Sambira saw that dynamic firsthand when she reconnected with one of her best friends in Burundi, but one difference complicated the situation: her friend belonged to the country’s other major ethnic group. The same ethnic division had been at the heart of Rwanda’s genocide. Even worse, her friend’s brother was a militant activist. “I had people telling me you shouldn’t trust her, her brother is a killer,” she said. “There was a lot of hate media in the region at the time.” She pressed on with the friendship. Despite engaging in political arguments and holding conflicting political beliefs, they remained such good friends they searched for jobs together. When only one opportunity finally came up to translate for an American non-governmental organization (NGO) working in refugee camps, they agreed to split the assignment – and the pay.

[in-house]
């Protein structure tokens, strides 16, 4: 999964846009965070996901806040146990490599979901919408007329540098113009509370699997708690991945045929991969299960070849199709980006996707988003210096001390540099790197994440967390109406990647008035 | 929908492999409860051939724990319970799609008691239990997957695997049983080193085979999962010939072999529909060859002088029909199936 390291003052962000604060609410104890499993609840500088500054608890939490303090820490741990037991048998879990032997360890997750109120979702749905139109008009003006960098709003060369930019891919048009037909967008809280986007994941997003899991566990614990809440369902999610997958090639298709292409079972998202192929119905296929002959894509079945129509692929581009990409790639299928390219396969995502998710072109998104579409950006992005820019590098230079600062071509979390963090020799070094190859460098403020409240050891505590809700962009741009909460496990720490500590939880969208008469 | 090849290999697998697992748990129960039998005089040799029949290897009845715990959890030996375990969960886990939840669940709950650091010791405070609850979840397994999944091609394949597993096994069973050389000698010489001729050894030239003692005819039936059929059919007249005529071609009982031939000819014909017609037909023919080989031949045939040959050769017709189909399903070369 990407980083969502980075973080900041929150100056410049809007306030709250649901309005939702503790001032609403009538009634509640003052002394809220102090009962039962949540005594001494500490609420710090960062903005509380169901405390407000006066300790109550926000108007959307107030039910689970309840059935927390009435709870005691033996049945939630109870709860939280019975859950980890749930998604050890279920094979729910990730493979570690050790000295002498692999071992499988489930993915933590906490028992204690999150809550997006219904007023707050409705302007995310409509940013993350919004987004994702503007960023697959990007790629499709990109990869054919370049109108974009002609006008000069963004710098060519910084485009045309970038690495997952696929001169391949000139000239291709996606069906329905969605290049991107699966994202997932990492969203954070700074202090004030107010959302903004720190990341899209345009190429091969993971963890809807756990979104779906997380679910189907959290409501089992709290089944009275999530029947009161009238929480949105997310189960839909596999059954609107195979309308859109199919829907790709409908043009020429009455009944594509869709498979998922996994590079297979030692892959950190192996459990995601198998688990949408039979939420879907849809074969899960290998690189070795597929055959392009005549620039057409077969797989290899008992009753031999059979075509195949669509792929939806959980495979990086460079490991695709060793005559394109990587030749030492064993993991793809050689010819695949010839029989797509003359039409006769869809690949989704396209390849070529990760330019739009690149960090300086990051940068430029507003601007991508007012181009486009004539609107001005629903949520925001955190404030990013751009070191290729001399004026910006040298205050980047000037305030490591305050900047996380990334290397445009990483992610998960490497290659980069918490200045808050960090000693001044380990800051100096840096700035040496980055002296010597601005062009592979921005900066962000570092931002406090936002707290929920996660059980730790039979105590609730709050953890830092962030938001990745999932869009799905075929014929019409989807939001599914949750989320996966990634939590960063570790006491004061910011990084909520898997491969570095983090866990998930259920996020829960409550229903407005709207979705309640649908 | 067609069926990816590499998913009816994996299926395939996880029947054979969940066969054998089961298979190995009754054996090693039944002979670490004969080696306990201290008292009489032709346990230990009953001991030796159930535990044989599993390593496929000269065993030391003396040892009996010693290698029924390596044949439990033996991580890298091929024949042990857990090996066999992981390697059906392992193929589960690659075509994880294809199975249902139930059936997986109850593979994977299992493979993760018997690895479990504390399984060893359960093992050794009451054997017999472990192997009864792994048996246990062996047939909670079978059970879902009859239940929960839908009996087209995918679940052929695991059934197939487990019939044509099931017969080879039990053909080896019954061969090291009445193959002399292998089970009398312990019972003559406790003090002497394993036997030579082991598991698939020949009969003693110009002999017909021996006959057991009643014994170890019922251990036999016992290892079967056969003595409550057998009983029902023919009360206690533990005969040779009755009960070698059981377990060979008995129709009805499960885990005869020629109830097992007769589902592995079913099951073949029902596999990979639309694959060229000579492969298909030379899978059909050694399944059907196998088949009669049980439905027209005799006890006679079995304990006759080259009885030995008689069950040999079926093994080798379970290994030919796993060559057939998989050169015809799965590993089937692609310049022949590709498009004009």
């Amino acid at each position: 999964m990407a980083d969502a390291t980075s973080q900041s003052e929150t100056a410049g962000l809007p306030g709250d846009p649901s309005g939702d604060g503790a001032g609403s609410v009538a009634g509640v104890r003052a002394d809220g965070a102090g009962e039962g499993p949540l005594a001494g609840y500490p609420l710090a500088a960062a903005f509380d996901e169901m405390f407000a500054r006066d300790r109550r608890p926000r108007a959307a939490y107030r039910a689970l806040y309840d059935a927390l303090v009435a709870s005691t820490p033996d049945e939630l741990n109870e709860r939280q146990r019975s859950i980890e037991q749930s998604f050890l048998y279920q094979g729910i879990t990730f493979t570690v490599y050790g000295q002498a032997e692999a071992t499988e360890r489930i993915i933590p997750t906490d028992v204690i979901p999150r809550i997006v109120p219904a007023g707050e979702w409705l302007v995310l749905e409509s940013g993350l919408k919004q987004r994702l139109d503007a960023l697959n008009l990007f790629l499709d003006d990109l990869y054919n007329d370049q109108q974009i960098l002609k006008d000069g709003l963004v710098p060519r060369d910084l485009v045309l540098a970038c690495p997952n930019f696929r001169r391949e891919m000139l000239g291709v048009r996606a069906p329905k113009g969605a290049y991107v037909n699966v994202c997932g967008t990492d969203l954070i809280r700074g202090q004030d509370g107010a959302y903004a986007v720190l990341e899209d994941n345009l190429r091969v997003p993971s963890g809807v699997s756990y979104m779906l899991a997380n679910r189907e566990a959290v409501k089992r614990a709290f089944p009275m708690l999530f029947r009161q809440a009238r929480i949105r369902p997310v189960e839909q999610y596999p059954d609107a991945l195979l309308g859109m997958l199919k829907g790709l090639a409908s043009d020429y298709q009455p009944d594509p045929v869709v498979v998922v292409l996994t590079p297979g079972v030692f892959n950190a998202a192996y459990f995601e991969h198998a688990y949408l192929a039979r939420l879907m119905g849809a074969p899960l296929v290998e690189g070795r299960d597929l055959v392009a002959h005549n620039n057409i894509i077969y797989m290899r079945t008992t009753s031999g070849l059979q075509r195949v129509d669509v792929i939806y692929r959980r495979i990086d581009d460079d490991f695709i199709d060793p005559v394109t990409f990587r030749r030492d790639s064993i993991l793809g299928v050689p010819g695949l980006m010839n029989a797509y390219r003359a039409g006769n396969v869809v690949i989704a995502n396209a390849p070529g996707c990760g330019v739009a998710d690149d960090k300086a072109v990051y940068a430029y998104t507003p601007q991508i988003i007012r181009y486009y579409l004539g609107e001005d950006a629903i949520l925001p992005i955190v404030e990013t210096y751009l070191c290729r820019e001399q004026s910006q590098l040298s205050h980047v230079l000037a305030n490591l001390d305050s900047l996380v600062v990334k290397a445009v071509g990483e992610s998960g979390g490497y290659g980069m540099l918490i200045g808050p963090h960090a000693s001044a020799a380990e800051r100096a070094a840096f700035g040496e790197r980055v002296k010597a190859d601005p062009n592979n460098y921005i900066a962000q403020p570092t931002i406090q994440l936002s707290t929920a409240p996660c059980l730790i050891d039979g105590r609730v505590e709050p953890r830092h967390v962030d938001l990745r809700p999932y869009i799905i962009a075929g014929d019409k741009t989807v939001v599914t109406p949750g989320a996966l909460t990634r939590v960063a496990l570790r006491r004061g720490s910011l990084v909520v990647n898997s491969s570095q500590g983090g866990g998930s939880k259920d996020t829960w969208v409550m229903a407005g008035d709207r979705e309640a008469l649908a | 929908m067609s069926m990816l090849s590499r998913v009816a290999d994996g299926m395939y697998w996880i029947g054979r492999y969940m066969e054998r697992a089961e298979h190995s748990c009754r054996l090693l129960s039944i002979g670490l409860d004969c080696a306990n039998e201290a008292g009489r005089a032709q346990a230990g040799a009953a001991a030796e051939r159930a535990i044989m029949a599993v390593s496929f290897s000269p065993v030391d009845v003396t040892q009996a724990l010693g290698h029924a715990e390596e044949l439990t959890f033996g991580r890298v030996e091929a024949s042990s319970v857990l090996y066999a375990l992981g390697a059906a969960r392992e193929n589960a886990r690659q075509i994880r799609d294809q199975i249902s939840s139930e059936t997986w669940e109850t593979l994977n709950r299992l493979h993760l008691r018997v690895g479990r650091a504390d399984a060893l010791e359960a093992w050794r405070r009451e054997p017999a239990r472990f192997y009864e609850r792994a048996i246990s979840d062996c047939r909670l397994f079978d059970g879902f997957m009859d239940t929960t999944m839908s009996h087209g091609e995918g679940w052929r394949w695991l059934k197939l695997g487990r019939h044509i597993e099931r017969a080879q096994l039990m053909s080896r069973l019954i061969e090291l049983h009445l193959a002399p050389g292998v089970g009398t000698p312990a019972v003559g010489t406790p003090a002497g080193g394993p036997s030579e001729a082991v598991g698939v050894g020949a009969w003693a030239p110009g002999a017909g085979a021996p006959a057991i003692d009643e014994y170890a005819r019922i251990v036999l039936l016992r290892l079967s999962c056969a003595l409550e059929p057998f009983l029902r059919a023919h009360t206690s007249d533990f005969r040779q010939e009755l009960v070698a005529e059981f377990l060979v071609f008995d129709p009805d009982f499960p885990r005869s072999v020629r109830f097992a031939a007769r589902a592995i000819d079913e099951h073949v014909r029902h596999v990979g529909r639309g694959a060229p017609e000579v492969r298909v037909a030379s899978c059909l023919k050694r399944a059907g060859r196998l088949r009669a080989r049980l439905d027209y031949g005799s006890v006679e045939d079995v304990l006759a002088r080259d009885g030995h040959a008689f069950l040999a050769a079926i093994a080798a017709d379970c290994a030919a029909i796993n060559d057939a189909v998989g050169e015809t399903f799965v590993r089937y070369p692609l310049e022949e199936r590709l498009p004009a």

Working with refugees, Sambira finally got her chance to influence the channels in which information flows, and she loved its influence in building communities. The media work to inform refugees of their legal rights and protections quickly captivated her. She learned how radio could be an effective inexpensive medium to spread information quickly, even with low literacy rates. She grew especially interested in a project to preserve camp residents’ oral histories.
However, as her passion for journalism grew, she found few openings at the NGO to advance. She pushed for better access for journalists into the refugee camps but when approval finally came, she was passed over for the assignment. She knew it was time for a change. “If you really believe in something,” she said, “if you can’t do it where you are, maybe you can do it somewhere else.” She decided to pursue a fellowship in South Africa instead. It would lead to a chance offer to work on a new U.N. radio project in Kenya for displaced Burundians in refugee camps.